Thank you very much for your excellent job in debunking this ridiculous charlatan, Stewart Brand, who goes on national radio shows pushing genetically engineered trash food for Monsanto, with nothing but lies to back it up. It’s about time somebody put this Liar in his place. At his age, he grew up most of his life eating high quality food that used to be everyone’s right in the pre-Clinton era: pre- 1993. Now he wants to push this vile slop on the younger generation. Talk about hootspa !
GMOs and nuclear energy are not the only things Brand is wrong about. The climate scam is slowly unraveling, but the controlled left just gets more and more shrill about it. We actually seem to be heading into a long cold period because of reduced solar activity.
As it happens, solar activity is not reduced now, but accelerated:
You are confusing Solar Flares, which are short bursts of energy, with Sunspots, which last much longer and generate magnetic energy which influences the amount of cosmic rays entering Earths magnetosphere. Fewer sunspots means more cosmic rays get through to act as cloud nuclei.
Whatever. Suit yourself. My article has little to do with global climate change. Today is yet another shorts and t-shirt kind of day across the vast Heartland, the deepest part of what once was called “winter.” So I am going to put my sunglasses on and go for a mid-day stroll to ponder how peculiar it is some people imagine climate change is a leftist “scam.”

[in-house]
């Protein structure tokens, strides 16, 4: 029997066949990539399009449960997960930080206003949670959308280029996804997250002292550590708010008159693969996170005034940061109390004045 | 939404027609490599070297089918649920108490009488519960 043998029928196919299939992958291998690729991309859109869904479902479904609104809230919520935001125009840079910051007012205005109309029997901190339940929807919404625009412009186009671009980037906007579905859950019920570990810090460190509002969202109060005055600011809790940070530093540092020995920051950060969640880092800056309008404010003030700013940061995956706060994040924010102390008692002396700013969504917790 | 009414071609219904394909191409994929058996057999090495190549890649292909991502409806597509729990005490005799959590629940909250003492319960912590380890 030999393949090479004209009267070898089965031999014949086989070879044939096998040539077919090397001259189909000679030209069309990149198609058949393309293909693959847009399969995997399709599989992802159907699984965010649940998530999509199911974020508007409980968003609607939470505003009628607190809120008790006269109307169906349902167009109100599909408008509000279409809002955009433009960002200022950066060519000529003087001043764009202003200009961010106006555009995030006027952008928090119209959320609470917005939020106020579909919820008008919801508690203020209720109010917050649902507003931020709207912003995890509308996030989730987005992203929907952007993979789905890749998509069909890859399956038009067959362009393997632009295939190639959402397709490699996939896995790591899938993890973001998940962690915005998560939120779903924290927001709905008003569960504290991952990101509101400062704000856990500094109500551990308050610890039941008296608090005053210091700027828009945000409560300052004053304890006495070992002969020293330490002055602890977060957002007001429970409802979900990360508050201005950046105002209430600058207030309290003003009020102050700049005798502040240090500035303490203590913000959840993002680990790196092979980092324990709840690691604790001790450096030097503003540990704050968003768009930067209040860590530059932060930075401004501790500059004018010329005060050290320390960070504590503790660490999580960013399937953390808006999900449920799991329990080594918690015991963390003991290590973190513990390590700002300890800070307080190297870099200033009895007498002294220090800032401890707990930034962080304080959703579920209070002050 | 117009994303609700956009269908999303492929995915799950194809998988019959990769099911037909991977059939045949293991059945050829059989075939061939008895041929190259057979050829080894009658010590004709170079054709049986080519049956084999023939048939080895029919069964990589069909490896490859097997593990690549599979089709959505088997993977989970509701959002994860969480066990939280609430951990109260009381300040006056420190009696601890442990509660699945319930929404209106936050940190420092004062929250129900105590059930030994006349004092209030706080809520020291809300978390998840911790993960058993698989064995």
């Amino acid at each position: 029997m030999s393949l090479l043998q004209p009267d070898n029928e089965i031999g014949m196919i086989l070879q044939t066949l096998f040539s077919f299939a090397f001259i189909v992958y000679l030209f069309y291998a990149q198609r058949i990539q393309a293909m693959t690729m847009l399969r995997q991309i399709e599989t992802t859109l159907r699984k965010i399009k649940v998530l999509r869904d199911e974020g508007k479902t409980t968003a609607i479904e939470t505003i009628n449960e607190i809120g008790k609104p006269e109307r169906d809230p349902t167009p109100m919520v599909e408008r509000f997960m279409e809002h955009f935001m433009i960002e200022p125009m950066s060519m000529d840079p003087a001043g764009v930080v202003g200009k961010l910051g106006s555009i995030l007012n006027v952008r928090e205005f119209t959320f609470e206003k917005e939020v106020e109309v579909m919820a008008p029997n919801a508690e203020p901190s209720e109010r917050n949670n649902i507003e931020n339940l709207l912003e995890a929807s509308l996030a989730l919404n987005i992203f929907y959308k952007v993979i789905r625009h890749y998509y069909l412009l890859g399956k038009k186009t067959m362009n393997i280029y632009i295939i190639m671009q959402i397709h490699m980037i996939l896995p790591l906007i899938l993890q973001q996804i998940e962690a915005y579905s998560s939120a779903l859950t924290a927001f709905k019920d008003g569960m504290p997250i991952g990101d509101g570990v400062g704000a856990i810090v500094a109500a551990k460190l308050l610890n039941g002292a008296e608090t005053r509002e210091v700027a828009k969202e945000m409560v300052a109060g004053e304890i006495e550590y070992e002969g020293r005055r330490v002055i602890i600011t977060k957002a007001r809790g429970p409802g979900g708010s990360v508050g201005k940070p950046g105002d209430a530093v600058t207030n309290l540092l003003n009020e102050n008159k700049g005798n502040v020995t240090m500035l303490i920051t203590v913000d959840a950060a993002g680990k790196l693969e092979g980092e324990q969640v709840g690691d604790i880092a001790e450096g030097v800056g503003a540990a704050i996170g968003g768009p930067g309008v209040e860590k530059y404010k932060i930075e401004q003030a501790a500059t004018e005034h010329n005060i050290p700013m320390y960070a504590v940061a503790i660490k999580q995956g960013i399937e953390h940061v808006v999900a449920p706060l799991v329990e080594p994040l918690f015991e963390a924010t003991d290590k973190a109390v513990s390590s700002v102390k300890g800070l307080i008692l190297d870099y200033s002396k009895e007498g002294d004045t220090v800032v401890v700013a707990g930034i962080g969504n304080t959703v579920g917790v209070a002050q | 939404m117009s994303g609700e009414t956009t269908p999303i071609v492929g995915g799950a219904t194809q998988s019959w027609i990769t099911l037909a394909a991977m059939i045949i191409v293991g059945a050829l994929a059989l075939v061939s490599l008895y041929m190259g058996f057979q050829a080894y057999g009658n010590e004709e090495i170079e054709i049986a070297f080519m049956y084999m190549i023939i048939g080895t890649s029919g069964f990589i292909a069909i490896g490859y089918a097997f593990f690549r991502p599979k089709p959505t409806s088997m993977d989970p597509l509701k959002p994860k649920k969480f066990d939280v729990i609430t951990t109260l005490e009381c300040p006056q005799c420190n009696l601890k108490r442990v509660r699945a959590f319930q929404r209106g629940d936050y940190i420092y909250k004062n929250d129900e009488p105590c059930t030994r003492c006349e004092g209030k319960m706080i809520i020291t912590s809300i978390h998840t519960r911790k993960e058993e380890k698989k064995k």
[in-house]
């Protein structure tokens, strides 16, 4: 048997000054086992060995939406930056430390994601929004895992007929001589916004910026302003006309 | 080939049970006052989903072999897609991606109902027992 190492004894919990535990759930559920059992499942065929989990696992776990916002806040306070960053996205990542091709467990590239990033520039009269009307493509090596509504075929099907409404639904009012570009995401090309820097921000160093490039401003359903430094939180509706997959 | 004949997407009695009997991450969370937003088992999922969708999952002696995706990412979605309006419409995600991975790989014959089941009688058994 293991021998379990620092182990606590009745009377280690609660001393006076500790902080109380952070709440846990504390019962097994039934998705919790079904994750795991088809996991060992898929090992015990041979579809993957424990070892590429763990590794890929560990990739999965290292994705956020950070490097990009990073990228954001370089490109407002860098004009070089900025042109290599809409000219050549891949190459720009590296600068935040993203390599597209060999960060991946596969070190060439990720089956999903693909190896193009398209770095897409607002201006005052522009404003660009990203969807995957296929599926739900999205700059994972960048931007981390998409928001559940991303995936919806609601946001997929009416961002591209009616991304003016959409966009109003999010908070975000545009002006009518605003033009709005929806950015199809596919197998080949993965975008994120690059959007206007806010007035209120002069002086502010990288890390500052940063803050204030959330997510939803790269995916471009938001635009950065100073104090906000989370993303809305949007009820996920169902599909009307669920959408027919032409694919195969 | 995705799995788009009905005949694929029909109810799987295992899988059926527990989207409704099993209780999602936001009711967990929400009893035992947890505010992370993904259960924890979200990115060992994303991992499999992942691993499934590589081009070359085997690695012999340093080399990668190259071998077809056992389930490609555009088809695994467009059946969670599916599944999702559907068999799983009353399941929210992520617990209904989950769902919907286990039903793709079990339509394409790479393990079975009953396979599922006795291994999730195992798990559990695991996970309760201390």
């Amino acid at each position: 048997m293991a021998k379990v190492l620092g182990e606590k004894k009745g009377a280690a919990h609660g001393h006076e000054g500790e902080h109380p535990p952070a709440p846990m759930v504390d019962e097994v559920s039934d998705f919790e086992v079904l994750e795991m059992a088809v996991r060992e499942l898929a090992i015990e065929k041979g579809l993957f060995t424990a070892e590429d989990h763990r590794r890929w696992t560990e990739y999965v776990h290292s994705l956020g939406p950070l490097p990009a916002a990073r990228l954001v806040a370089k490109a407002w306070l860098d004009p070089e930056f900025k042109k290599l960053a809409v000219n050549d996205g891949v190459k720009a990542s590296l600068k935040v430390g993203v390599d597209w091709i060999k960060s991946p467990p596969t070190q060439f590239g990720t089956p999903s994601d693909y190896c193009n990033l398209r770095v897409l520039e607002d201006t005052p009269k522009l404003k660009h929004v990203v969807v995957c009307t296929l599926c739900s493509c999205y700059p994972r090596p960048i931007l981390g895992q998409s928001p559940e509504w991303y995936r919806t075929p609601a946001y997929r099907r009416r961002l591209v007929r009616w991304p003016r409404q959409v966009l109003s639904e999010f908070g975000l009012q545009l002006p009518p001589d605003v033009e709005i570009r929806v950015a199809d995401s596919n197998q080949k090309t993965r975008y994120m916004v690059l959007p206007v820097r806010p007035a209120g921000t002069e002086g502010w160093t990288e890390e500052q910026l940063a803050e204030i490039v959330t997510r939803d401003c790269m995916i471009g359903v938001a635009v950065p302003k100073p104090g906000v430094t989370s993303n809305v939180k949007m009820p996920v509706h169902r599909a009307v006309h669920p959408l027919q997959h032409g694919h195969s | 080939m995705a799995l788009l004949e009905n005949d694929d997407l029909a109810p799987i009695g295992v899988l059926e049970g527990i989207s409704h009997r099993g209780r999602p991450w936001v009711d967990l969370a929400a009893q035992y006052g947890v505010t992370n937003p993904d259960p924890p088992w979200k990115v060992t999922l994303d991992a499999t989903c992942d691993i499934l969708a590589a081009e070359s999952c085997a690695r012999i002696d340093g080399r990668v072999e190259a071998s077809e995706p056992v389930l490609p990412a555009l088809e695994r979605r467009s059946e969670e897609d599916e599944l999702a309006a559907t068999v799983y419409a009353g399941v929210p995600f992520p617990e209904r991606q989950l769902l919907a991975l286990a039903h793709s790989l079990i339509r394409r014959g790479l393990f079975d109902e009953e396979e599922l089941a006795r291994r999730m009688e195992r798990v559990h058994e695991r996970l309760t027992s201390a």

Count yourself lucky:
“Britain braced for Arctic blasts
Temperatures across the UK are set to plummet to as low as -10C this week with cutting Arctic winds sending a shudder down the spine of the British Isles, according to forecasters.” http://uk.news.yahoo.com/snow-predicted-western-areas-154331340.html
Does anyone know that former Monsanto CEO Robert Shapiro was to be FOR labeling? Yep.
“One can make a reasonable argument that consumers and citizens have a right to know anything they wish to know. It is they who are choosing these products and it is they who are choosing and judging their governments. So it is almost impossible to make a case that information should be withheld from consumers…. consumers’, in my view [have an] unquestioned, right to know anything they wish to know about the products they consume…. it is not my role, or Monsanto’s role, to decide these things. It is society’s role to decide those questions after appropriate debate” To the question “So you are open to labeling being introduced then?” Shapiro answered: “Yes. Of course” 
I guess something changed.